Dr. David M. Knipe will deliver NIAID’s third annual Stephen E. Straus Memorial Lecture on Infectious Diseases. Knipe’s talk, “Continuing Challenges
in the Development
of a Herpes Vaccine: One Step Forward and Two Steps Backward,”
will take place on Friday, Dec. 10, at 1 p.m. in Lipsett Amphitheater, Bldg. 10.
Knipe is based at Harvard Medical School, where he is the Higgins professor and vice-chair of the department of microbiology and molecular
genetics and chair of the Harvard Program in Virology. His research focuses on herpes simplex
virus 2 (HSV-2), which causes genital herpes
and severe herpes infections in newborns and immunocompromised patients. Specifically,
he studies the molecular and cellular biology
of the virus, productive and latent infection and the mechanism of host immune response to HSV. Much of this work is geared toward developing
an HSV-2 vaccine.
Knipe will discuss ongoing research in his laboratory
as well as past and future attempts to develop an HSV-2 vaccine. He will also talk about the disappointing results from a recently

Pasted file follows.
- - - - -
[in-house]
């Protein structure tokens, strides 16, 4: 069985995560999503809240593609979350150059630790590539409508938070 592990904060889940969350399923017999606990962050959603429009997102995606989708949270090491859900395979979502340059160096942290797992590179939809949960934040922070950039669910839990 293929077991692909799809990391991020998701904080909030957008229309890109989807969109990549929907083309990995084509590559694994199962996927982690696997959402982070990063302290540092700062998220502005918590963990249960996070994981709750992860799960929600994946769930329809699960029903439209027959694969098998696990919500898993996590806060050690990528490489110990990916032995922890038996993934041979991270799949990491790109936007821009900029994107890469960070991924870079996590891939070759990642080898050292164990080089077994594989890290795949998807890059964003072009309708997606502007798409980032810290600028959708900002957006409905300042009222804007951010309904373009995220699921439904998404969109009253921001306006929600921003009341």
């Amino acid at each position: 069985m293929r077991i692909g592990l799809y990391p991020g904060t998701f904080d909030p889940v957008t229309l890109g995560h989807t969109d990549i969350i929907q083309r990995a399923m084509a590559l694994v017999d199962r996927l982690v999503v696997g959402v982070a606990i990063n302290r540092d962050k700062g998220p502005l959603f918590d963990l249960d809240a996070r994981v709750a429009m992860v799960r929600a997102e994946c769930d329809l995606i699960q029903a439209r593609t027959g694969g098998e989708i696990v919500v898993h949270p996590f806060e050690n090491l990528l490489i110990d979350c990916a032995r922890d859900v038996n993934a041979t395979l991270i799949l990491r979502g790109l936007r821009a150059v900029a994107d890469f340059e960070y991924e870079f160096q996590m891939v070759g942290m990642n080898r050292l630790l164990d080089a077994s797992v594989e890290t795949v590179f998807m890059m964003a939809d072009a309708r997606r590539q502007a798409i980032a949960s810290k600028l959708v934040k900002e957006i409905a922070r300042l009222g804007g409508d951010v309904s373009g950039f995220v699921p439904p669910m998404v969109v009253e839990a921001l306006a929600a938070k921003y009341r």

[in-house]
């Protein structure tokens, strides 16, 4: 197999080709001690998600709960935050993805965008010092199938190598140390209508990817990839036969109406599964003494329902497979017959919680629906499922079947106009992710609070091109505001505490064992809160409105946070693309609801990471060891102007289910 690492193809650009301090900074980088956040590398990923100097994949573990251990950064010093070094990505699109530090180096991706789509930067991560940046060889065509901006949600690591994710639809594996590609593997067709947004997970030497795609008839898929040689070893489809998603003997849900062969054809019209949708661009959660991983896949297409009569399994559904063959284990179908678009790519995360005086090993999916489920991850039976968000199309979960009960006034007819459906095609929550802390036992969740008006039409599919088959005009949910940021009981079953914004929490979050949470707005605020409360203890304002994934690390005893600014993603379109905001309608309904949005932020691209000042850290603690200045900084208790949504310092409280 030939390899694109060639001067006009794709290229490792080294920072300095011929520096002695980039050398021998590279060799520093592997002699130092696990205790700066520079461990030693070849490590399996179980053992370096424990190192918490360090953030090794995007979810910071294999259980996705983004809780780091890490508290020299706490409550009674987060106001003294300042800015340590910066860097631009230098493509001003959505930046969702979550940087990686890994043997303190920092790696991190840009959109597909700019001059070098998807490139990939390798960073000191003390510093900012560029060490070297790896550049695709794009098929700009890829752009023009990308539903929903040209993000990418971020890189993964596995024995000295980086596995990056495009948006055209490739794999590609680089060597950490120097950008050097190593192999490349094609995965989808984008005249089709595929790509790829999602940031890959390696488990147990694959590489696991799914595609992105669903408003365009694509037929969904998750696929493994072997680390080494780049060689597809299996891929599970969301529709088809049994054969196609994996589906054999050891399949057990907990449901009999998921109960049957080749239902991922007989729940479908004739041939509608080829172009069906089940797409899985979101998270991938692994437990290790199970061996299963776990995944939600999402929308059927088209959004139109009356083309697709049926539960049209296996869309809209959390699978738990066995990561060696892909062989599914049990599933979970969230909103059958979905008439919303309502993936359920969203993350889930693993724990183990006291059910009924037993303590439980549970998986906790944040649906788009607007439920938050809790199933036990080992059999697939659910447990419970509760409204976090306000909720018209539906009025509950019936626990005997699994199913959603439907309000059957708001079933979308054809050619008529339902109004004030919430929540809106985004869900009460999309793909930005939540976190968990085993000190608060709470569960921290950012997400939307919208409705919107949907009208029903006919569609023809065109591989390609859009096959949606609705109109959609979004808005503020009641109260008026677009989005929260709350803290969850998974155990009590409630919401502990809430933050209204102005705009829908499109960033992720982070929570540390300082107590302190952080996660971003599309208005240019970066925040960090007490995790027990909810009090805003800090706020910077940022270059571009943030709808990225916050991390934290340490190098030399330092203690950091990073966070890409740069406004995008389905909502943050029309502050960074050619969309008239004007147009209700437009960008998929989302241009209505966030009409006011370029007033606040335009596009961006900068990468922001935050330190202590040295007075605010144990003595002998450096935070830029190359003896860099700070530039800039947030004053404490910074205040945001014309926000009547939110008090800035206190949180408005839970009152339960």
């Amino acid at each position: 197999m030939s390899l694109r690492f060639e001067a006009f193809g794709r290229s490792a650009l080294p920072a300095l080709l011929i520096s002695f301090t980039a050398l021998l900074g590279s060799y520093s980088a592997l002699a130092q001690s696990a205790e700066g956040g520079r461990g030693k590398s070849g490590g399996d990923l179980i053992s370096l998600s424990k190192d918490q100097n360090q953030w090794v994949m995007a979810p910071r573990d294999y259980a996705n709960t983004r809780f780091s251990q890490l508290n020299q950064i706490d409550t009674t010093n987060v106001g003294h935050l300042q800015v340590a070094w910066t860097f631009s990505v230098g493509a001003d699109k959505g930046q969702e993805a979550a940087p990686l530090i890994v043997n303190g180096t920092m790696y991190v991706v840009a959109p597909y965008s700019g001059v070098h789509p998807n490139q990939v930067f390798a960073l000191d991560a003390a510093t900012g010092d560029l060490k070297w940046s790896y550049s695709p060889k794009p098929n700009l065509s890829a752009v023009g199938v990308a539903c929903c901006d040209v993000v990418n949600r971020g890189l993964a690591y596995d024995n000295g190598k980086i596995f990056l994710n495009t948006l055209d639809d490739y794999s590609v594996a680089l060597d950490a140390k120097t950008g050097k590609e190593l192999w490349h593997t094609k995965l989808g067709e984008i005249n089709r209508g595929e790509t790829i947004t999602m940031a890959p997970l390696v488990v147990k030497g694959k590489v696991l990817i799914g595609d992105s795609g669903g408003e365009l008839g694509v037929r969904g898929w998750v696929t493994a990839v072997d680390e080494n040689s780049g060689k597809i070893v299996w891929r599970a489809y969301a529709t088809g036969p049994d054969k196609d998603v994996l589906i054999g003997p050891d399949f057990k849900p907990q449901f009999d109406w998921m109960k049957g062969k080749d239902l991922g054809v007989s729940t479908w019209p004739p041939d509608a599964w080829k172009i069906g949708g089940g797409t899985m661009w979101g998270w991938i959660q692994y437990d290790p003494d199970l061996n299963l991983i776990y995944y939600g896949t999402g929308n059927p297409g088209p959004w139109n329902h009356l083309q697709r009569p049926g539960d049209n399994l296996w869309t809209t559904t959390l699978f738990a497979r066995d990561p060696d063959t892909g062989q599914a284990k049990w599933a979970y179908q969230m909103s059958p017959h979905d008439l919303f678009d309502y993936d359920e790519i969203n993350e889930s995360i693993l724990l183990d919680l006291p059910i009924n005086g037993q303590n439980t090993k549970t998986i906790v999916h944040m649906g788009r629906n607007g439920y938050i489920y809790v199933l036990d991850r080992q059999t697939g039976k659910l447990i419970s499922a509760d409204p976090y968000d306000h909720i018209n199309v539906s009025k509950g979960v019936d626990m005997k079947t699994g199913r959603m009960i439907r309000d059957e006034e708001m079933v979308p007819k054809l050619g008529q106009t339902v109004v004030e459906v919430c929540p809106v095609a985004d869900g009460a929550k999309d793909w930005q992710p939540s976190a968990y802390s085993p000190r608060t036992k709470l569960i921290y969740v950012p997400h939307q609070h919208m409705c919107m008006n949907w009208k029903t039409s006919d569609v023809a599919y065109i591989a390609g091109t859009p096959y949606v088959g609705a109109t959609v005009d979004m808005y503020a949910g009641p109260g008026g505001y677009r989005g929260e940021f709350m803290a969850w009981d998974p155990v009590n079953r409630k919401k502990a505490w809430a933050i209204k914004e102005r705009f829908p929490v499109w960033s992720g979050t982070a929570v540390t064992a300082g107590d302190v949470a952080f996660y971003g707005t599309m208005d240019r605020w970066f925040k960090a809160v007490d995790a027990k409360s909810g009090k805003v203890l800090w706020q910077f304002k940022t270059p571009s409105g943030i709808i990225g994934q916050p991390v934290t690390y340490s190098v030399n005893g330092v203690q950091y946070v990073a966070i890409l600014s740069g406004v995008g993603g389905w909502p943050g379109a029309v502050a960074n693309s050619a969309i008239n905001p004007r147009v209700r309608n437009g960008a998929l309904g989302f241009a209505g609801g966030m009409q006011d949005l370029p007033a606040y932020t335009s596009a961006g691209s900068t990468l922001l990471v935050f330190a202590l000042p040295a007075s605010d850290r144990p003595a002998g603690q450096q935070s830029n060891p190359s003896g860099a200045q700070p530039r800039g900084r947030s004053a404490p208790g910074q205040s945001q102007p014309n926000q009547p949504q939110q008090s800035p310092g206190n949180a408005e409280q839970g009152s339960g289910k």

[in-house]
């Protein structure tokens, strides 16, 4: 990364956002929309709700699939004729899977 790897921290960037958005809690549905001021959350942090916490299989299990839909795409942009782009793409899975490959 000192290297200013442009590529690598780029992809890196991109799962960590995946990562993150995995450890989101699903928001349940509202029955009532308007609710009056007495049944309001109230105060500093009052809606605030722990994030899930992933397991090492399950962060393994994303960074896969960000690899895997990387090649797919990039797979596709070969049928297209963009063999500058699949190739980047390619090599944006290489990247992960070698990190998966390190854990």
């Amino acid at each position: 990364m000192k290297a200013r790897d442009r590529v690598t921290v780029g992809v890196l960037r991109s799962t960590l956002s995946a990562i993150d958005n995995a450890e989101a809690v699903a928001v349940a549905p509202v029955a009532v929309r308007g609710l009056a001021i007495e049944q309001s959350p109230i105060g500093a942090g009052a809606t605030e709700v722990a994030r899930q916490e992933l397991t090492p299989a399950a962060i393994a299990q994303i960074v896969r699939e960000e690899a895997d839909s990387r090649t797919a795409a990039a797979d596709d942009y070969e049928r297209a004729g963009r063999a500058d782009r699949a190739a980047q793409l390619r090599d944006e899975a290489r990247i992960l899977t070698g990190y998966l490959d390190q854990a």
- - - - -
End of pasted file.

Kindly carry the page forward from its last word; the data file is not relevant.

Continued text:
concluded phase III international trial of an HSV-2 vaccine and implications for the future of HSV-2 vaccine research.
Knipe earned his Ph.D. in cell biology from the Massachusetts Institute of Technology in 1976.
The lecture series honors Dr. Stephen Straus, who served NIAID for 30 years as a lab chief and senior investigator, continuing in this latter role even after his appointment as the first director of NCCAM.
NCCAM further honors Straus by holding its second annual Stephen E. Straus Distinguished Lecture in the Science of Complementary and Alternative Medicine on Wednesday, Dec. 15. Harvard’s Dr. Vikas Sukhatme will present “Promise for the Future in Yesterday’s Remedies:
Traditional Therapies to Modern Medicine” at 9 a.m. in Lipsett Amphitheater, Bldg. 10. All are invited to attend.